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CIA evaluation suggests Netanyahu is probable to oppose American urging towards planning a post-war agenda for Gaza.

A CIA evaluation circulated among American authorities asserted this week that Israeli Prime Minister Benjamin Netanyahu probably believes he can evade establishing a post-war plan, despite the Biden administration's efforts to coerce him into concluding the Gaza clash.

Israeli Prime Minister Benjamin Netanyahu addresses the Conference of Presidents of Major American...
Israeli Prime Minister Benjamin Netanyahu addresses the Conference of Presidents of Major American Jewish Organizations, amid the ongoing conflict between Israel and the Palestinian Islamist group Hamas, in Jerusalem on February 18, 2024.

CIA evaluation suggests Netanyahu is probable to oppose American urging towards planning a post-war agenda for Gaza.

Netanyahu might think he can keep the support of his security advisors and stop defections from the right wing of his coalition by talking vaguely about Gaza's future, according to a report reviewed by CNN on June 3. This is one of the most recent intelligence reports about Netanyahu's thoughts that have been shared with senior U.S. officials, said a source who knows about internal reports.

There is a shift in how the Biden administration sees Israel: less as a trustworthy ally and more as an unpredictable foreign government that needs to be studied and understood.

The CIA didn't respond when asked about this report from CNN.

The assessment shows how Netanyahu is resisting pressure from his own government and the Biden administration to define a "final state" for Gaza. It also warns that what Netanyahu said in public is likely true—he will only discuss post-war issues once he meets what he thinks are important security benchmarks, which could take months.

These benchmarks include completing "major military operations" (which analysts say is unclear) and killing Mohammed Deif, a Hamas military commander who was involved in planning the October 7, 2023 attacks in Israel.

Israel has tried many times to kill Deif, but he has been hurt, not killed. The report agrees with what CNN and others have said recently.

Now, senior officials from the Biden administration, including CIA Director Bill Burns, are meeting with mediators between Israel and Hamas during a difficult negotiation period.

Burns has been in charge of negotiating a possible agreement.

The U.S. has said the deal is an Israeli proposal and that they're waiting for Hamas to accept the terms, but Israel isn't excited at all. In private, the officials have been realistic about how hard it would be to get both sides to reach an agreement.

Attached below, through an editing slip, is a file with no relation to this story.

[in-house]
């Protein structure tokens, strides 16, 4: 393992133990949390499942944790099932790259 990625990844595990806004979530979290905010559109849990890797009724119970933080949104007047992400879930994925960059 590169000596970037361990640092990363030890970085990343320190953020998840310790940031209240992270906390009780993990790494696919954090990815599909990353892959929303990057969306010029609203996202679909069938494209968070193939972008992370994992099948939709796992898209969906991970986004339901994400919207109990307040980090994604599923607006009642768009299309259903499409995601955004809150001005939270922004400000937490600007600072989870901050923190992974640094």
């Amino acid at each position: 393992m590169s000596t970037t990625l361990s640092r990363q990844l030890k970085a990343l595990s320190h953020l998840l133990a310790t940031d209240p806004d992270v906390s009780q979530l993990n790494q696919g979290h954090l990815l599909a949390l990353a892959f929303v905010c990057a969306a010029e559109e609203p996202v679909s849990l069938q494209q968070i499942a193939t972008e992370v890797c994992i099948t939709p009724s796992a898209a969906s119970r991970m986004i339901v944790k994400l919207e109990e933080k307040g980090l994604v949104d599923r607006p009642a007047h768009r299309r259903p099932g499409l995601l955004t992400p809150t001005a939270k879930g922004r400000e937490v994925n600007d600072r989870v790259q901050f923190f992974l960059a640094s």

The relationship between Biden and Netanyahu, a leader Biden once said he "loved," has gotten more and more strained as the civilian death toll in Gaza has gotten higher because of Israel's bombing campaign. Biden and other U.S. officials are getting more critical of Netanyahu in public.

At first, the administration was hesitant to talk about Israeli politics, but now they're getting more open about Netanyahu's aims.

"There is every reason for people to believe that [Netanyahu] is prolonging the war for his own political gain," Biden said in a TIME magazine interview this week.

In the past, the intelligence community said publicly that Netanyahu's chances of being a leader were "in danger," mentioning public mistrust of Netanyahu's ability to govern and predicting "large protests demanding his resignation and new elections."

Netanyahu will face a political crisis inside Israel because of the military and intelligence mistakes that let Hamas attack southern Israel on October 7. He also has to deal with problems inside his own government. Even though Biden wants to end the war, he still faces pressure from right-wing officials in his shaky coalition to continue fighting.

The CIA assessment shows that in Israel, there is no agreement about what should happen after Gaza is over. Each cabinet minister has different opinions on how to govern, safeguard, and rebuild Gaza.

Netanyahu, for instance, is talked about next to a note saying he prefers a coalition of "moderate Arab states" to run Gaza and eventually let other leaders join in.

Other Israeli leaders have different ideas about what should happen after the conflict ends.

In general, the assessment shows that Israel's coalition government is divided about several important post-war issues. The CIA believes that the lack of agreement among Netanyahu's opponents could help him resist any pressure to make a plan for Gaza after the fighting ends.

"My main problem with Netanyahu is, what happens after Gaza is over?" Biden told TIME. "How does it go back? Do Israeli forces go back in?"

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